Speaking to a packed house at Mutt’s BBQ in South Carolina’s Pickens County on Wednesday, Newt Gingrich encapsulated the conviction underlying his campaign. “[W]e frankly disdain the internationalist, secular socialists who would like to change our country,” he said, to applause and hoots of thrilled agreement.
Last night was a resounding victory for disdain. Gingrich may be a sexual hypocrite, an erratic leader, and a cosseted lobbyist masquerading as a scrappy insurgent, but he is an absolute maestro of contempt, and that is what South Carolina wanted.
Look at what turned his electoral fortunes around. It had little to do with his attack on Mitt Romney’s record at Bain Capital. I didn’t meet anyone in South Carolina, including Gingrich supporters, who had anything negative to say about Romney’s business record. Instead, the race turned in Gingrich’s favor during the debate on Monday, when Juan Williams asked him whether it might be “insulting” to black Americans to say they should demand jobs and not food stamps, and that poor kids should be put to work as janitors. Gingrich, puffed up with righteousness, went on the offensive. To the crowd, he seemed to be putting Williams in his place. No doubt their hearts pulsed as they imagined him doing the same to Obama.
“Only the elites despise earning money,” Gingrich retorted. When Williams pressed him on his references to Obama as the “food-stamp president,” the audience booed. Gingrich’s sneering, forceful response about not bowing to the forces of political correctness earned him a standing ovation. After that, his rallies started getting mobbed and his poll numbers soared. Gingrich trounced Romney on Saturday because of how effectively he channeled the Republican base’s apparent conviction that whining racial minorities are enjoying unearned privileges in the benighted Obama age.
Gingrich’s victory is a humiliating defeat for the self-appointed leaders of the Christian right who made a last-minute effort to coalesce behind Rick Santorum. But it’s a victory for the movement as a whole, which forgave Gingrich his marital trespasses because of how effectively he channels its grievances and resentments.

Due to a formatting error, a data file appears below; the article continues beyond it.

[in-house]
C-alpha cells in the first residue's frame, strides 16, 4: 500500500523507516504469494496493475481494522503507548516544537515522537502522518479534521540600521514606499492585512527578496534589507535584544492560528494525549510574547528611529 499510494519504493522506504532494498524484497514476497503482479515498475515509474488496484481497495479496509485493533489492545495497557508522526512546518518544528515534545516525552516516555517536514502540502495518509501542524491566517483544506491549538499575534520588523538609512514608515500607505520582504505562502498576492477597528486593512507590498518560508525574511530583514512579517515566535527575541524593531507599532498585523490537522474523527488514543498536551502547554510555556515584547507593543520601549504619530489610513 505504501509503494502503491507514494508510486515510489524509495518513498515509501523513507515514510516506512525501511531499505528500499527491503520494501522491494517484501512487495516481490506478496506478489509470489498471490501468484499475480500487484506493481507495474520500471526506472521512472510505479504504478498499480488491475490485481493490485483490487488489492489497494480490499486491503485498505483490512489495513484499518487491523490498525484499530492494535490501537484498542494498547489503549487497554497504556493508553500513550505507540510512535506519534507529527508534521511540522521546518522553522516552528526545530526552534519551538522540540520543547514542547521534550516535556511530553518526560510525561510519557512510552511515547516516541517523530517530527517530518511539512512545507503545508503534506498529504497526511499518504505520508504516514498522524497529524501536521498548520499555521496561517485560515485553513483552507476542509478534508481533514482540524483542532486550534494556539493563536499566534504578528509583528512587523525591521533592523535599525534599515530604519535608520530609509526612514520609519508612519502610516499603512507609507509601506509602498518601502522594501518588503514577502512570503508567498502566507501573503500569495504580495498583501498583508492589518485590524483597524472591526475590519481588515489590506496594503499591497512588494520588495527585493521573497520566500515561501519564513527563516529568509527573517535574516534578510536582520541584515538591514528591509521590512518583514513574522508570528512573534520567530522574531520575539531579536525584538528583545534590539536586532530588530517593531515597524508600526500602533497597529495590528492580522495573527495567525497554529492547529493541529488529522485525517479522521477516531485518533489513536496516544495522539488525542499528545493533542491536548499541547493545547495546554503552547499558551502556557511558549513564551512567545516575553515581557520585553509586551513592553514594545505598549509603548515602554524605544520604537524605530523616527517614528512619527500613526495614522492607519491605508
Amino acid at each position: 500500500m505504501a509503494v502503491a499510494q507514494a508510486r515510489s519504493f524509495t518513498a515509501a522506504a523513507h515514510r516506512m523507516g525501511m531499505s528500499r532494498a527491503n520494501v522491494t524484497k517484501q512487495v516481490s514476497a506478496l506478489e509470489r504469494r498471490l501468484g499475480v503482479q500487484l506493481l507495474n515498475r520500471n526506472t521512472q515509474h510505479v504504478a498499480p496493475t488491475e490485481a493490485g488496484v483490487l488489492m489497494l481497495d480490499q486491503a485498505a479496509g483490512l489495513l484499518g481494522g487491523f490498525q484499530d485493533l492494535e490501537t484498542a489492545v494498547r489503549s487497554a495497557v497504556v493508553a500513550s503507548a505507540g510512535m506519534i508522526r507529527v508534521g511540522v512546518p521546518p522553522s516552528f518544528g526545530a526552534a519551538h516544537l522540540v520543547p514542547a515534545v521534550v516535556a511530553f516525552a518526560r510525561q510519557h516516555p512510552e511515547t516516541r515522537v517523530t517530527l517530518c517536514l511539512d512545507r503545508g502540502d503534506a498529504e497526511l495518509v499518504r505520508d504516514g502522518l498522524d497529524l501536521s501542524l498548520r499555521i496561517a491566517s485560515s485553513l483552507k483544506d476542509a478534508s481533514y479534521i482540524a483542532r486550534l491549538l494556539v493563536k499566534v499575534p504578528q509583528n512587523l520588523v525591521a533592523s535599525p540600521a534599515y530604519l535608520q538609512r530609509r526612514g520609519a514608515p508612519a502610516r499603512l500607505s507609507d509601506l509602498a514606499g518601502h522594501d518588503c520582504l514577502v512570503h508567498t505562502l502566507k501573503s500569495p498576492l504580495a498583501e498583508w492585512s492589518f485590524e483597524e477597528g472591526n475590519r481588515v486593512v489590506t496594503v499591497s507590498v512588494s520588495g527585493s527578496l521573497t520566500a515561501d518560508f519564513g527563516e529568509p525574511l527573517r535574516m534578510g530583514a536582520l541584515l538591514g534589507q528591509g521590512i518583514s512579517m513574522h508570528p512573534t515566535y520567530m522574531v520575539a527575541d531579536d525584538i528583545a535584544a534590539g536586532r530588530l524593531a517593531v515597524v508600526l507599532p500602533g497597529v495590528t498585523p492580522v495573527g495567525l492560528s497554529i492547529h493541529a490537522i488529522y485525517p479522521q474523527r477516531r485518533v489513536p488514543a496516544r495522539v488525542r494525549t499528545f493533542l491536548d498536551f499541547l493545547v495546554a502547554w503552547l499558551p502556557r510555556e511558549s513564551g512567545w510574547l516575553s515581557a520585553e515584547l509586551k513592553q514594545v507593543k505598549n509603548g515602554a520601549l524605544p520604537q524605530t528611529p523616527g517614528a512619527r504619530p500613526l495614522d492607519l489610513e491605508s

He faithfully champions the notion, central to the religious right, that conservative Christians constitute an oppressed minority. “One of the key issues is the growing anti-religious bigotry of our elites,” he said in his victory speech, revising a frequent theme from his campaign. Conservative evangelicals rallied around the thrice-married moralist: according to a CBS News exit poll, he won 44 percent of the born-again vote, compared with 21 percent each for Romney and Santorum. Fifty percent of voters said that having a candidate who shared their religious beliefs mattered either “somewhat” or a “great deal”—suggesting a disinclination to vote for a Mormon—and they preferred Gingrich overwhelmingly. Unlike in 2008, Christian conservatives proved themselves able to deny the victory to a moderate Republican they distrusted. In doing so, they showed what it is they value most, and it’s not family values. It’s scorn and disgust, which Gingrich does better than anyone.